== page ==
If you are a novice to pouring concrete, just look up a youtube video on how to do it! It's very simple, and there is a ton of content on youtube that will help with this.

NOTE: Digging below the level of the stream bed can make water pool up in the foundation footing. Our stream has a flow season and a dry season, so we poured the footing during the dry season. If you don't have a dry season, you will have to divert the flow of the water to one side while you pour the footing on the other. Then reverse the process and you have 2 solid footings!

Step 4: Build Your Wooden Support Frame

Now it's getting interesting! This is where you build a half-circle shaped wooden insert that will support your bridge's stones as you build it.
First, plot your arc onto a piece of 3/4" plywood. (SEE ATTACHED VIDEO). The easiest way to to this is to hold the plywood vertically with its long edge on the ground. Then take a piece of string and tack it to one of the top corners of the plywood. Then, holding the string up to the opposite corner, you can release more and more string until you have a nice arc running from one corner to the other. This sounds janky, but it works great to mimic the compressive load of the bridge. Since the stones are going to be taking pure compressive force, the easiest way to plot this on a curve is to reverse it by plotting it with pure tensile force (the string). This will produce a parabolic arch that will distribute the weight of the bridge along your arc.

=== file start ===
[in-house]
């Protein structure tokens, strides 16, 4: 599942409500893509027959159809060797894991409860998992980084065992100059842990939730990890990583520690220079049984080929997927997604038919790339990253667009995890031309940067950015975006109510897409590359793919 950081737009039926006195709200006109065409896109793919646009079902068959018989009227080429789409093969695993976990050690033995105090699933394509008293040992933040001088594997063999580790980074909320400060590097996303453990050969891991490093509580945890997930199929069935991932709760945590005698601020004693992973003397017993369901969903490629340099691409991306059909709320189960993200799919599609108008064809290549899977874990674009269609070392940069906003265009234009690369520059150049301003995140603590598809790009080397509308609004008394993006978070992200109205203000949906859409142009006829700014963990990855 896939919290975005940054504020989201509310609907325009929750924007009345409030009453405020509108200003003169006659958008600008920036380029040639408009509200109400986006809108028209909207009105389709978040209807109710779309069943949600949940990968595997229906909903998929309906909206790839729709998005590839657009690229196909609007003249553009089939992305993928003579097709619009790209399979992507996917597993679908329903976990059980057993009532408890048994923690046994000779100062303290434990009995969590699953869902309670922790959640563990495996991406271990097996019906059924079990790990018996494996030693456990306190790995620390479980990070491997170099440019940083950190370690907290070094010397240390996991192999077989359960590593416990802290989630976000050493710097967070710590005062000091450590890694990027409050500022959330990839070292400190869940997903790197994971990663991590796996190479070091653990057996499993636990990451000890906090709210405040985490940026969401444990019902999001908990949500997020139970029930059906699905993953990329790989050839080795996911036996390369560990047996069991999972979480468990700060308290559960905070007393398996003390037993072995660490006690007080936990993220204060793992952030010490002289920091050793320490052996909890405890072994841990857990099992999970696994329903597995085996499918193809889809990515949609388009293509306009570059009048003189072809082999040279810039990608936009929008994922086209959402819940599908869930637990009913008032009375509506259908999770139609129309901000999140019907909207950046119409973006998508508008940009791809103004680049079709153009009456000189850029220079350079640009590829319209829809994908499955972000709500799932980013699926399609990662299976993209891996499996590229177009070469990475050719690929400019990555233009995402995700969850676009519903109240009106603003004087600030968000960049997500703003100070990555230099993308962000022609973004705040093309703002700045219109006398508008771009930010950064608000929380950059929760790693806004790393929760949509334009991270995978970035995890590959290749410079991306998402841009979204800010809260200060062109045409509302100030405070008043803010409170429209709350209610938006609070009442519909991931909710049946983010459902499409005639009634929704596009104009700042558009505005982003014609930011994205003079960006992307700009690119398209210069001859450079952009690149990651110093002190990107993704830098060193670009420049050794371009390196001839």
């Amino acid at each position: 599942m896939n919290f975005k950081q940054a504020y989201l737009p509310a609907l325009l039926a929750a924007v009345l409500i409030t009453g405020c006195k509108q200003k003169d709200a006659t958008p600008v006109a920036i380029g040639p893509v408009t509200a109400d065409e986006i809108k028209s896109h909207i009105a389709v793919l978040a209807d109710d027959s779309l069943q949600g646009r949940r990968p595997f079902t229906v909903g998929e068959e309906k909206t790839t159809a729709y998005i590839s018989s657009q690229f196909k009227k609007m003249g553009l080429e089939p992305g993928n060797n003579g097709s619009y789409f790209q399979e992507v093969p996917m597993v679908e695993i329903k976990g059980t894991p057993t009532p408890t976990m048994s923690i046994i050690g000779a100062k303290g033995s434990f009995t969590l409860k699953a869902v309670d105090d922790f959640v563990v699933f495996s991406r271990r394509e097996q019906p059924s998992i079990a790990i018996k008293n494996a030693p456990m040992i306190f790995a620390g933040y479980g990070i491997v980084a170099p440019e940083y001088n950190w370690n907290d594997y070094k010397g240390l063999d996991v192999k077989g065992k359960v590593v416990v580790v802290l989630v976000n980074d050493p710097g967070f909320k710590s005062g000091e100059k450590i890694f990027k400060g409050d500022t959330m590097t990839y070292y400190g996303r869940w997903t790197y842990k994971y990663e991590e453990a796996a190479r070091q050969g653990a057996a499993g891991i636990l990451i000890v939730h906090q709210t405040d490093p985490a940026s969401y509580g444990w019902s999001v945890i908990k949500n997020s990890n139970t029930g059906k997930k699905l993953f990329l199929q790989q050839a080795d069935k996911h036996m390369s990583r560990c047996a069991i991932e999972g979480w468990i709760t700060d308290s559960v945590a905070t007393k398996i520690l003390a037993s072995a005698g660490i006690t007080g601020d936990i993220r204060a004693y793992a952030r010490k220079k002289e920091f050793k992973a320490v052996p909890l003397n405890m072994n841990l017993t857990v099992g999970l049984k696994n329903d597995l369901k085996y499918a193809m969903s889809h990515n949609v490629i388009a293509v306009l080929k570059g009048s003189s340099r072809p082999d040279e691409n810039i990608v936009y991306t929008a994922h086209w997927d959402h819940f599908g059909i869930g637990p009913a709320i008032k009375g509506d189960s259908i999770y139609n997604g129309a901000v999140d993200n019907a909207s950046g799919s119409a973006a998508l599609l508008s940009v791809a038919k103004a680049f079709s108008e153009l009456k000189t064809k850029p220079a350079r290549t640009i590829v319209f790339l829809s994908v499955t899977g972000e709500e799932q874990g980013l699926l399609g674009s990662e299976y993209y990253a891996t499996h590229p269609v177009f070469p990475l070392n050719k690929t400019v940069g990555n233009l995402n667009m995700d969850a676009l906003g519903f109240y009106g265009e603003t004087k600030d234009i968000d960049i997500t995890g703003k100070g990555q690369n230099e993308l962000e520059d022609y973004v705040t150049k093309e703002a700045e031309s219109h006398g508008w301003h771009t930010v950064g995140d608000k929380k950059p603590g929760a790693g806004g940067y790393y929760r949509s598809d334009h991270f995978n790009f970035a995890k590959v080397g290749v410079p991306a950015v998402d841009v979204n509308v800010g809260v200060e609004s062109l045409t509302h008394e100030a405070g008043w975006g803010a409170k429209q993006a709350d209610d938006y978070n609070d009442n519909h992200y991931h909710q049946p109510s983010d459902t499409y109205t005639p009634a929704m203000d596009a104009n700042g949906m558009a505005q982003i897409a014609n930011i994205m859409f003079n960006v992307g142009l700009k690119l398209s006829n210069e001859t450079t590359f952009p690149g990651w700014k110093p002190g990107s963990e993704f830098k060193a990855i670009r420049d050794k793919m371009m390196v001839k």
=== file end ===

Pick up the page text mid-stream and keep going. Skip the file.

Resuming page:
Now that you have your arc plotted on the plywood, cut two pieces of the plywood identically. Now cut your 2x6 boards to the width of your bridge (let's say 4 ft.) and use them to span the 4' gap between your two arched plywood boards. Place 1 2x6 every 12" all the way along the arc of the ramp. Then take your 1/4" plywood and screw it as a veneer over your 2x6 boards this will create a bridge insert that basically looks like a huge cylinder that has been cut in half and hollowed out. (You may need to run extra bracing beams from each 2x6 into the ground to support the gargantuan weight of the stones as they are stacked on the form).

NOTE: If you are doing this over a stream, you will likely need to cut a hole out of the bottom flat edge so that water can flow through as you build the bridge.

Step 5: Cut Your Stones

Attached is a video explaining how to split stones using feather and wedge.

We cut all of our stones using this technique or using a simple masonry chisel. To make this easier and get more finished cuts, you can use a diamond tooth concrete saw blade to cut your stones to size.

The basic rule is this: it doesn't matter how thick or long your arch support stones are. It just matters that they are all the same width. This is crucial as you want your ring of support stones to all have the same width so that you have even compression distribution.